The first things you get will be those fleeting terpenes. If you’ve got California bay, those notes will be the big medicinal ones, menthol and camphor. If you’ve got sweet bay, you’ll still get some hefty initial notes, like camphor from the cineole, but as simmering time progresses, you’ll catch a sort of floral skunkiness – that’s the linalool’s influence. Piney, sagey notes come from the pinine, while the methyl eugenol might remind you of general earthy, savory notes. If you let that simmer go for 45 to 60 minutes, as you would for a soup or stew, and then taste your bay leaf tea, you’ll get hints of all these things – If you don’t, then what you’ve got is old, or old, crappy bay leaf – and that’s not at all uncommon.
Bay leaf’s contribution to your cooking is subtle – it’s a background stalwart, not a lead singer. What makes a sauce, soup, or stew great is the layering of flavors, and for that, a solid aromatic base is critical. Bay lends a raft of minor notes that, while perhaps not missed in and of themselves, certainly will be if they’re absent from the mix.
So what to do in your kitchen? Start by finding your bay leaf, opening the jar and giving it a big sniff. Do you get a nice, complex but subtle whiff of the stuff discussed herein? Do you remember where and when you bought those leaves? Does the container say anything about provenance? If the answer to those questions is, ‘no,’ then trash what you’ve got and get some fresh stuff. World Spice is a great go to for bay leaf – They carry both Turkish and California, and they’re always top notch quality.
Bay does just fine as a dried herb, by the way. If you keep them in a clean, airtight glass jar, out of direct sunlight and wide swings of temperature, they’ll be good to go for 6 months, easy. If you want more from your bay, store them in your freezer and they’ll last for years.
You can use fresh bay leaves in cooking, but know that their potency is quite a bit higher than dried leaves, so adjust accordingly, and again, be sure you know what you’ve got – A freshly crushed leaf of fresh bay from our garden smells subtly savory and complex, just as described, whereas, at least to me, fresh California bay smells like a medicine cabinet – an overdose of the latter will ruin a meal really quickly.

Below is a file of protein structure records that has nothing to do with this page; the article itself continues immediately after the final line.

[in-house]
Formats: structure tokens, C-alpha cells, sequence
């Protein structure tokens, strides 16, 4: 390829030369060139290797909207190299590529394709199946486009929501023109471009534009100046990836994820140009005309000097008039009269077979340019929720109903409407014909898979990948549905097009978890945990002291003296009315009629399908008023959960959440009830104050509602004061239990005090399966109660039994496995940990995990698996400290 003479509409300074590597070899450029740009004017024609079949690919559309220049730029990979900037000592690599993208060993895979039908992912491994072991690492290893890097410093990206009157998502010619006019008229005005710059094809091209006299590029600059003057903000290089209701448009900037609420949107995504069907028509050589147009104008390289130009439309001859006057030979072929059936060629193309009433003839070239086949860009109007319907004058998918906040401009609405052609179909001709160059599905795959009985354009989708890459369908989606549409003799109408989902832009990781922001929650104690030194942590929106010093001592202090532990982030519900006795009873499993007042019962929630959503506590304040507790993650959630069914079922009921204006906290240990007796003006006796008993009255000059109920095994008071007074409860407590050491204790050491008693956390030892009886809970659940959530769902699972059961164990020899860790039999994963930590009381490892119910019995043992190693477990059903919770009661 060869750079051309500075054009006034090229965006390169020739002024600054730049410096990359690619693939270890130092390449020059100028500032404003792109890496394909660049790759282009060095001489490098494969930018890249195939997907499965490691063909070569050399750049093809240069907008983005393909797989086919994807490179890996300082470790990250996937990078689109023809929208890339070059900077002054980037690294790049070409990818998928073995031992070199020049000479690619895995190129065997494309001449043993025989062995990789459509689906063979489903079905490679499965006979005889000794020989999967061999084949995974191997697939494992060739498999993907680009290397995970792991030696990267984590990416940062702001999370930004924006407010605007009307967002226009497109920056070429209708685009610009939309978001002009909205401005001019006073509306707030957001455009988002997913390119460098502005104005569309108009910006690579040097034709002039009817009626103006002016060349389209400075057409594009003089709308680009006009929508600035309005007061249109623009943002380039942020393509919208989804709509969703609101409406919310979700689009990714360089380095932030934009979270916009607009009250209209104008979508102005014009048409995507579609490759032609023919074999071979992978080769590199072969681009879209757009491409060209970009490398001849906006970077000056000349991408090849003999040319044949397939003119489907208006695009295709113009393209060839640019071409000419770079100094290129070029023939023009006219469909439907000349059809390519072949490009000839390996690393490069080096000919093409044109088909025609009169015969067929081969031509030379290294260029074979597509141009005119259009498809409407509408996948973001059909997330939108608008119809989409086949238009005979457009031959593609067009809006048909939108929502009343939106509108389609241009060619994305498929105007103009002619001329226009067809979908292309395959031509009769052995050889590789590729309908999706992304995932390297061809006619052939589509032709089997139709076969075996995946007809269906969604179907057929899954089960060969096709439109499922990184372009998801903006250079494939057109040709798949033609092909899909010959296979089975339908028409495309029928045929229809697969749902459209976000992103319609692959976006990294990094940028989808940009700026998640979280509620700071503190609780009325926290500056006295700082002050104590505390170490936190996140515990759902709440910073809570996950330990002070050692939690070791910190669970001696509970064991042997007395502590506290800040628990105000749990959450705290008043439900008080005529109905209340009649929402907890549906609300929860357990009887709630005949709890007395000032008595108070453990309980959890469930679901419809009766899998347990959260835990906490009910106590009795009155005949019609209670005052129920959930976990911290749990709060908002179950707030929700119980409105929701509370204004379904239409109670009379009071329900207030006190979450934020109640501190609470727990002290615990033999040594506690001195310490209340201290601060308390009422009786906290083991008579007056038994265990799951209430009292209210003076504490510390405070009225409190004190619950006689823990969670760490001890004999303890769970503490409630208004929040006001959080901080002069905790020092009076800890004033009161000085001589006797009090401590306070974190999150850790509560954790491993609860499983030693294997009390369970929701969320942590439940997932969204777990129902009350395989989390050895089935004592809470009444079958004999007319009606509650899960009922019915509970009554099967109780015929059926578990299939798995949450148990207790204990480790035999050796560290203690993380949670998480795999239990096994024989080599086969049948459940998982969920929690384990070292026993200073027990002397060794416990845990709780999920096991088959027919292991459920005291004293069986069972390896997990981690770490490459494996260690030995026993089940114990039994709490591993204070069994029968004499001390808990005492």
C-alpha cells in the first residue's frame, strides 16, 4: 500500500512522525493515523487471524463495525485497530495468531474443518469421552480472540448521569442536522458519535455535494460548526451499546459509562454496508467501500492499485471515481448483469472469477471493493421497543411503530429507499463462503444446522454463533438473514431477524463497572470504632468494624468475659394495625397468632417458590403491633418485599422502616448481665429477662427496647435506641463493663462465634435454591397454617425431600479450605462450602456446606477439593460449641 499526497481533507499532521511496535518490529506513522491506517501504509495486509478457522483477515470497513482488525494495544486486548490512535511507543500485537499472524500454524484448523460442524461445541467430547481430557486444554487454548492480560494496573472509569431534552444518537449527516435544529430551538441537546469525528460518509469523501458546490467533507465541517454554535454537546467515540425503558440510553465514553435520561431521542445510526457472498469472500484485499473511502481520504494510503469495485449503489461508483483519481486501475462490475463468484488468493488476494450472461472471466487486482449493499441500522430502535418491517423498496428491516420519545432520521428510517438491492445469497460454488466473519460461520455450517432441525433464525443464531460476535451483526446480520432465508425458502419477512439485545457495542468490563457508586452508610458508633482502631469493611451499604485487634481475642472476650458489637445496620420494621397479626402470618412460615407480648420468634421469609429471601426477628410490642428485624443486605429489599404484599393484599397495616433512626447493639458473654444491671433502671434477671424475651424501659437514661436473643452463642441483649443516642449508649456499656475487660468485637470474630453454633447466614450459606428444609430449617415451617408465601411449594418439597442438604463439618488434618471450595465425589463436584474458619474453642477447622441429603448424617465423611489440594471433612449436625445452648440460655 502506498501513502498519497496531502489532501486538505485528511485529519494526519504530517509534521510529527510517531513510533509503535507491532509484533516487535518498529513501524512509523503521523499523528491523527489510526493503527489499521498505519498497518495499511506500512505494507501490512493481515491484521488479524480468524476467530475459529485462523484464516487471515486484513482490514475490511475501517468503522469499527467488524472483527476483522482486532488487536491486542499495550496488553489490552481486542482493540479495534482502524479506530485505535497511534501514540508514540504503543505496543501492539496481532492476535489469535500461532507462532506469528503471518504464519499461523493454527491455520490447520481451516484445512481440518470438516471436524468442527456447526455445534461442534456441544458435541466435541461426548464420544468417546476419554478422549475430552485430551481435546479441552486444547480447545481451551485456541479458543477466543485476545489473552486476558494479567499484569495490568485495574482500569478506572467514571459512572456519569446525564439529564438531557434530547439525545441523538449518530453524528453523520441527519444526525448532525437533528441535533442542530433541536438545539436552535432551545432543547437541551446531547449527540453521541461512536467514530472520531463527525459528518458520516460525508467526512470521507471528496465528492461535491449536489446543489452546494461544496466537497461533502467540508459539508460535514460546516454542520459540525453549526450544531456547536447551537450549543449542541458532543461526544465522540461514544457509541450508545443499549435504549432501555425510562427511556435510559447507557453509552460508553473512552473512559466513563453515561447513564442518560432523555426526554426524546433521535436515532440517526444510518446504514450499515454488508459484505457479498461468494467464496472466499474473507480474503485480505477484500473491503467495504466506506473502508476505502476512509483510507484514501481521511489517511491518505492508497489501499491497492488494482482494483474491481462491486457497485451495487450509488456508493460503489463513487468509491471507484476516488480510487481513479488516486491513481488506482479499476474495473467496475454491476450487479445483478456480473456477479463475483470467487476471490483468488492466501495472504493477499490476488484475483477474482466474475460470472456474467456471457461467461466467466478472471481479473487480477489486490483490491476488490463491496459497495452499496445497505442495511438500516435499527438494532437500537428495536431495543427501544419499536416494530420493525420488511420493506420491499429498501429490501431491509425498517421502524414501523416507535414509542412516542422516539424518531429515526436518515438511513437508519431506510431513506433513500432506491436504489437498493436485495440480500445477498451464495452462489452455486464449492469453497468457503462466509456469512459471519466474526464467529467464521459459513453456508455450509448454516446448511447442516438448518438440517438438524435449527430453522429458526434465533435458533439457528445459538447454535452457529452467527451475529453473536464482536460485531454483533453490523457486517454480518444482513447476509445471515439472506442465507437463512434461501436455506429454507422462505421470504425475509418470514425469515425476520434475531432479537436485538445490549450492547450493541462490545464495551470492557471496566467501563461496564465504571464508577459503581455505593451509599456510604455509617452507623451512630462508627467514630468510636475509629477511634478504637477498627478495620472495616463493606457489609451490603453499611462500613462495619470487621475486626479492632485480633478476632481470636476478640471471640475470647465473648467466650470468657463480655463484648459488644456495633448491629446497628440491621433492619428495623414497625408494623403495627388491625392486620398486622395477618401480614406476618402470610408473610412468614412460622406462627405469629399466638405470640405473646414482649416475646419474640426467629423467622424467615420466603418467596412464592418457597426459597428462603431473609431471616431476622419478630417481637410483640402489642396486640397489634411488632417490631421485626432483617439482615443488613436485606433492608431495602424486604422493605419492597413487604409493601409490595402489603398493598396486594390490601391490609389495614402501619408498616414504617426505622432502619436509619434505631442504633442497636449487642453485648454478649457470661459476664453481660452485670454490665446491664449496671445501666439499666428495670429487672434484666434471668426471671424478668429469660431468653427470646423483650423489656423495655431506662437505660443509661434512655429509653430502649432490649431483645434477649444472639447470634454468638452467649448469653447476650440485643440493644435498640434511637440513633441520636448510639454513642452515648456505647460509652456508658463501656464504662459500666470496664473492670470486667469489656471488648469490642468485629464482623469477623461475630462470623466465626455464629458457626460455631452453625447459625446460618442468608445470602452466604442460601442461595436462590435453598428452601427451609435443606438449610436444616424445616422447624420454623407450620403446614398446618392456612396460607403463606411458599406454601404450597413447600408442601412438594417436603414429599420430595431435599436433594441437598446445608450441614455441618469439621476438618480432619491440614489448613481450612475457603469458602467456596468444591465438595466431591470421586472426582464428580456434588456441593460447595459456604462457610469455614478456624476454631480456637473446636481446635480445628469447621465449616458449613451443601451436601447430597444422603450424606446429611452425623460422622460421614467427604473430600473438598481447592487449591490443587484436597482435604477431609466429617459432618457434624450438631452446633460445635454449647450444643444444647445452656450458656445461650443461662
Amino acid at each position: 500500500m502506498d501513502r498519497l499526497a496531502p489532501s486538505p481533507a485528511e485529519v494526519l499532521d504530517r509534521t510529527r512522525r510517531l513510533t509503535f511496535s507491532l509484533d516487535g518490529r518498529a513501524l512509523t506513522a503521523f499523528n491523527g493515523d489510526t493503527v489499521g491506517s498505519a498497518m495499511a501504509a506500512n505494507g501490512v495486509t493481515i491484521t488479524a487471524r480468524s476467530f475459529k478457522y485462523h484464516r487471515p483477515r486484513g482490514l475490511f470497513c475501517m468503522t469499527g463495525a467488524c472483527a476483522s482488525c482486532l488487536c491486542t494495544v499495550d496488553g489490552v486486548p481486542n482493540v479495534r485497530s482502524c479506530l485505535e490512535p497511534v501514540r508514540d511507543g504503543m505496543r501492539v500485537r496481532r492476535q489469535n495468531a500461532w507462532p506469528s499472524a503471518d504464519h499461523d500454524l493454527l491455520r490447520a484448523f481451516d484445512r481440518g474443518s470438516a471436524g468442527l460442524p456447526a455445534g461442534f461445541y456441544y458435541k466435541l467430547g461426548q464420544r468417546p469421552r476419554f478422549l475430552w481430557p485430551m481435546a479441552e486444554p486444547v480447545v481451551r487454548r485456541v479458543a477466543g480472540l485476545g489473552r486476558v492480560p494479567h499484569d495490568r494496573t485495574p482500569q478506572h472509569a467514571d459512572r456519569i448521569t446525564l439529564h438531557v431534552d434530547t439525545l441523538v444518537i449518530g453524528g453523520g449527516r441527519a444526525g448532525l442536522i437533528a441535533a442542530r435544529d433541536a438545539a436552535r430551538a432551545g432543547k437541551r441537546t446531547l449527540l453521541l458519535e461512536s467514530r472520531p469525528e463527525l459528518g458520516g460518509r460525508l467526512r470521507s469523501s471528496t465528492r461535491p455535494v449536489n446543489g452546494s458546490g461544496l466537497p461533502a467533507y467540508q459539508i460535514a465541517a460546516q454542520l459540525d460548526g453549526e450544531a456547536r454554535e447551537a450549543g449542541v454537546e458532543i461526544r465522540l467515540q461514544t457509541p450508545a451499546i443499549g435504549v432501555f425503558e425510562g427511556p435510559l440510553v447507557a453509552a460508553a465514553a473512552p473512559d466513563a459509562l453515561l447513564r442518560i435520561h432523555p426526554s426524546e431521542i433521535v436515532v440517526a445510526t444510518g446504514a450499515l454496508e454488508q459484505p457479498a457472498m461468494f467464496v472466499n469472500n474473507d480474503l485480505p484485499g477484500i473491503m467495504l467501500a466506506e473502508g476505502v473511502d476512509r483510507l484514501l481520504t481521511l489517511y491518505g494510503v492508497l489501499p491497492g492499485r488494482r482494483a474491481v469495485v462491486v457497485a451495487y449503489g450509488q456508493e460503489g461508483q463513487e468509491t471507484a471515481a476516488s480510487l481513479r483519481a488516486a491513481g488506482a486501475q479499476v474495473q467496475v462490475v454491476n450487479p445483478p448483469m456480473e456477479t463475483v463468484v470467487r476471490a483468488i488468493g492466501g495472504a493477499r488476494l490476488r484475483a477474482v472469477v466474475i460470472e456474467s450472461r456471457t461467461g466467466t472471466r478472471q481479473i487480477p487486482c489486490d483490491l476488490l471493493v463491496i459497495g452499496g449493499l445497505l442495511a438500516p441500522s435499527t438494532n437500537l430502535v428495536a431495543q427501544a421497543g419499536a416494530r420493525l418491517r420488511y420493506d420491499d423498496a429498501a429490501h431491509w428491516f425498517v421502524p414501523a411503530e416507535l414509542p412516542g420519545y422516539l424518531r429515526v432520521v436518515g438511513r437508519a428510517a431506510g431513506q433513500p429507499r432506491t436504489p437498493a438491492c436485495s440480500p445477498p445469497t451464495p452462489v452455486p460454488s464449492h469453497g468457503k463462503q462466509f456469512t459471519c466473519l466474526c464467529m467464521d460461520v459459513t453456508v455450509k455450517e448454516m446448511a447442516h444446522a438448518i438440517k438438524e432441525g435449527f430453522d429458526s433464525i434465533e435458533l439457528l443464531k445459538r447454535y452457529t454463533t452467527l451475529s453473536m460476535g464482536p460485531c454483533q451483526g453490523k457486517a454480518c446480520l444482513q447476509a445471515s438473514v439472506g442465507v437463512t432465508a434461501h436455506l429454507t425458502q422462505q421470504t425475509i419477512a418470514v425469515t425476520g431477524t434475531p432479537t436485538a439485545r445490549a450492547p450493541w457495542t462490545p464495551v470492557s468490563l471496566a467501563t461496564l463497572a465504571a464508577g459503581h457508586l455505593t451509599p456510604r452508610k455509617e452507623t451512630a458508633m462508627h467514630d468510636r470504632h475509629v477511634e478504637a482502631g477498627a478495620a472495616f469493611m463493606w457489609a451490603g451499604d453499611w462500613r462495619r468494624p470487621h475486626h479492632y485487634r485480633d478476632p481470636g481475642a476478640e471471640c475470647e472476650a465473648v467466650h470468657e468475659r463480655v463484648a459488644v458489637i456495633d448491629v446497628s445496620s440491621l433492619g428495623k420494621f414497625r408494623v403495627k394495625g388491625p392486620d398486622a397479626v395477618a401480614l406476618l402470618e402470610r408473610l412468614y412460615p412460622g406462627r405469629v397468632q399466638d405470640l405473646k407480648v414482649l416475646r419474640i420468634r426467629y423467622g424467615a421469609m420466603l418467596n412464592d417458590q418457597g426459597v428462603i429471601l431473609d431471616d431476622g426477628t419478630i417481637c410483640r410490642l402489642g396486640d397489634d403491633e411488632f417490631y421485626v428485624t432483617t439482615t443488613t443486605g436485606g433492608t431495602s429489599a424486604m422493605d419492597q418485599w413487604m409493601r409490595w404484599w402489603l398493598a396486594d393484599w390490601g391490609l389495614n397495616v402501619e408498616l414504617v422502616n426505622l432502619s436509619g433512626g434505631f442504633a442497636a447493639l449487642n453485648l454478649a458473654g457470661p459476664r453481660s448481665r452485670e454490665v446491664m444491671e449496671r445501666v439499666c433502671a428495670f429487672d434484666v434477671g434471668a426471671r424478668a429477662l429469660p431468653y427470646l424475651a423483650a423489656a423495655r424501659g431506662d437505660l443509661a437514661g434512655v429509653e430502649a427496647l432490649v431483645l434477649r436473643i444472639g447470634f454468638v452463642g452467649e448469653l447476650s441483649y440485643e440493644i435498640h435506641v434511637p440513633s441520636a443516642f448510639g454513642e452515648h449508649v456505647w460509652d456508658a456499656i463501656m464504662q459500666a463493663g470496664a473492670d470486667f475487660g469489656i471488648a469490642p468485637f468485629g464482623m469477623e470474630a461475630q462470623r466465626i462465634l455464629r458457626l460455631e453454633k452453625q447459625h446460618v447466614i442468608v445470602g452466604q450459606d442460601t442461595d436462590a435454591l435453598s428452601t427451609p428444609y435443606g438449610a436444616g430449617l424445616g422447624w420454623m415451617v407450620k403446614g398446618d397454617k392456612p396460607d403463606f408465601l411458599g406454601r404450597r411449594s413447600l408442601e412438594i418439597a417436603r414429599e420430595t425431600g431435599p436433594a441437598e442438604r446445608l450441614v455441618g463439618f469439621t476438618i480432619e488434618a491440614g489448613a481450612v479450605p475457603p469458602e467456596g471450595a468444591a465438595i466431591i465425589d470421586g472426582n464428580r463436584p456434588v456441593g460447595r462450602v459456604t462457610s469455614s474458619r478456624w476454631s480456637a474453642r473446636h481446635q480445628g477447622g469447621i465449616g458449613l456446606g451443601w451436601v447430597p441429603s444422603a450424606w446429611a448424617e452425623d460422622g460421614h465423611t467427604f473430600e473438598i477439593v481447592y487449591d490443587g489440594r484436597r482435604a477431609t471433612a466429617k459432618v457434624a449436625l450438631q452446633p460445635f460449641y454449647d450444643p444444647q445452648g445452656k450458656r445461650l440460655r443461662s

Then there’s Tej Patta – Indian Bay leaves. Indigenous to the southern slopes of the Himalayas, Indian bay is mostly wild brown, and can be identified by the 3 distinct veins running down each leaf. Seminal to Terai cuisine from the area around the mountainous northeast of the country, and to Moghul dishes like biryani and korma, Indian bay has notes of cinnamon, clove, and cassia. It’s a must have if you’re to do those regional cuisines justice.
Finally, you can grow your own if you’re living in a USDA Plant Hardiness Zone 7 or thereabouts – We’re a 7+ here in the northwest corner of Washington State, and our little sweet bay plant is doing fine, even with a couple of hard frosts under its belt. Granted, it’s a small bush and not a tree – in its native turf, it can reach over fifteen meters in height. Here’s a very nice primer on doing so.
2 thoughts on “What does bay leaf do for our cooking, anyway?”
I was hoping you were going to address the claims in the article. I saw the same social media post (shared by my SIL) and was trying to do fact checking. The big, red flag statement for me was that you would not need a pharmacy if you have bay leaves. Lol
Mostly I was curious about the triglycerides statement. I have a BIL who asked why we add bay leaves to soups and stews since they don’t seem to add much, if any, flavor (in his opinion).
It’s amazing how many people are willing to share info that they haven’t fact checked.
I think that the article currently circulating is exactly the same one as last year – sigghhhh…